I recently finished watching the excellent Netflix series Narcos, which tells the story of the pursuit of the notorious Colombian drug trafficker, Pablo Escobar. It is a powerful reminder of the challenge of justice in the face of seemingly overwhelming and unstoppable evil, and the compromises that are often deemed necessary in the name of “good”.
But what struck me most were the apparent double standards of Escobar’s family. How could they turn a blind eye to the violence, death and destruction that supported their lifestyle? More pointedly, how could they be so indignant when the same violence was turned upon them by the government and rival cartels? They were happy to enjoy wealth and luxury achieved through violence against others, but burned with injustice when the violence touched them. Worse still, that they could do this while maintaining a veneer of Christianity, attending Mass and invoking God’s blessings upon their activities. The same theme runs through other shows, such as The Sopranos, where the nominally Catholic Mafia maintain a semblance of religiosity, all while participating in acts of violence and crime, or condoning those who do.
But while I rolled my eyes at the hypocrisy of Escobar’s family, it occurred to me that we all tend to respond the same way to our own sin. Don’t we all prefer to overlook our own sin while highlighting the sins of others? Too easily we condemn in others what we condone in ourselves. We beg forgiveness for our own transgressions but hold grudges and call judgement upon those who sin against us.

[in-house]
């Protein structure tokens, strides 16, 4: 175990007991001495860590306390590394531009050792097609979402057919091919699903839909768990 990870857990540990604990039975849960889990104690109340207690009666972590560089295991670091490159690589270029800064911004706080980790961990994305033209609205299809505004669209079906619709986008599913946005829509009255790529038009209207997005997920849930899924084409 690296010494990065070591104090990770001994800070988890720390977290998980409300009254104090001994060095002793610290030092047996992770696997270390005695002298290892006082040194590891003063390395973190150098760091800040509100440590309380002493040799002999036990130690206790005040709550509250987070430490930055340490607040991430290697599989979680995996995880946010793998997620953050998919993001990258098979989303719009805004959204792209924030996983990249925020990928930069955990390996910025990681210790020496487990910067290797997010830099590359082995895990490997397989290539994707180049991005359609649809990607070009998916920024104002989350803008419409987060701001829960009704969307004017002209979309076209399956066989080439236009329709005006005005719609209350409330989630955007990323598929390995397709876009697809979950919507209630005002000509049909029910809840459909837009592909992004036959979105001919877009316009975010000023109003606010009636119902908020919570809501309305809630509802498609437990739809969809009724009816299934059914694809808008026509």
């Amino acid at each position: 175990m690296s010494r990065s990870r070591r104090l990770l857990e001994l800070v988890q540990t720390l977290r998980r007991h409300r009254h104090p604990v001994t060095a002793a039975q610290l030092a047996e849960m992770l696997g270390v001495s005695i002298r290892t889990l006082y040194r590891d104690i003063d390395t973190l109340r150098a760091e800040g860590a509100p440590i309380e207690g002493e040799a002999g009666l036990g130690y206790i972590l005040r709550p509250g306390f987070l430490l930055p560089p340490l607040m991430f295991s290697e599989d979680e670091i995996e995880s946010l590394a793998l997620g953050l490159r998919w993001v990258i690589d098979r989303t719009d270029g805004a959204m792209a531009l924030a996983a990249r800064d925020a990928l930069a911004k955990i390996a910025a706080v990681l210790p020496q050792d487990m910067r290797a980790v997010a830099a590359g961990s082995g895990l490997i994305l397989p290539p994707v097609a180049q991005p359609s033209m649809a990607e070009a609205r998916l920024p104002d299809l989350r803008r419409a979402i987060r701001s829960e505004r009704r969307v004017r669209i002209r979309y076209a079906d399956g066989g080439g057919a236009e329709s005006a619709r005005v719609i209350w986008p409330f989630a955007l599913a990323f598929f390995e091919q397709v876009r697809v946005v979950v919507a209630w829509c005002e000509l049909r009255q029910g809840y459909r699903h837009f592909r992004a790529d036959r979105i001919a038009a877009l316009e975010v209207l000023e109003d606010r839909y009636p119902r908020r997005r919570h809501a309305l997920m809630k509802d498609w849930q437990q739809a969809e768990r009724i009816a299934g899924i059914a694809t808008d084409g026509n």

The easiest way we justify these things is by convincing ourselves that our own sins are “no big deal” while the sins of others are monstrous. I deserve forgiveness, but you don’t. Escobar murdered thousands, but I just lie to my family, or withhold income from the Tax Office. We grade and classify sin, with some more deserving of judgement and punishment than others.
I don’t think God sees sin this way. “All have sinned…” (Romans 3:23), and one sin makes us just as guilty as any other (James 2:10-11). Once you concede this, there is no point comparing ourselves with one another; our sins with the sins of another. In this way, I think that sin is fractal. We like to think that sins are different, some worse than others, but if you look close enough, they are exactly the same. Jesus makes this point in Matthew 5. Murder and hate might look different on the surface, but if you look at hate close enough, it is identical to murder. The same is true of adultery and lust, grand promises and white lies. Escobar’s murder and my pride differ only in their outward manifestation. At the heart, the issues are exactly the same. And God cares about our hearts.
When we think about sin this way, we will have to confront the sin in ourselves above that in others. Not only will our efforts be directed where they can do the most good (it’s easier to change ourselves than to change others), but we will also be more forgiving of those around us, regardless of how their sin manifests. We will recognise our own sin in them, building compassion instead of condemnation.
Escobar did horrendous things, as did Hitler, Stalin, Pol Pot, and pick your favourite bad guy. But so have I. So do I. So do we all.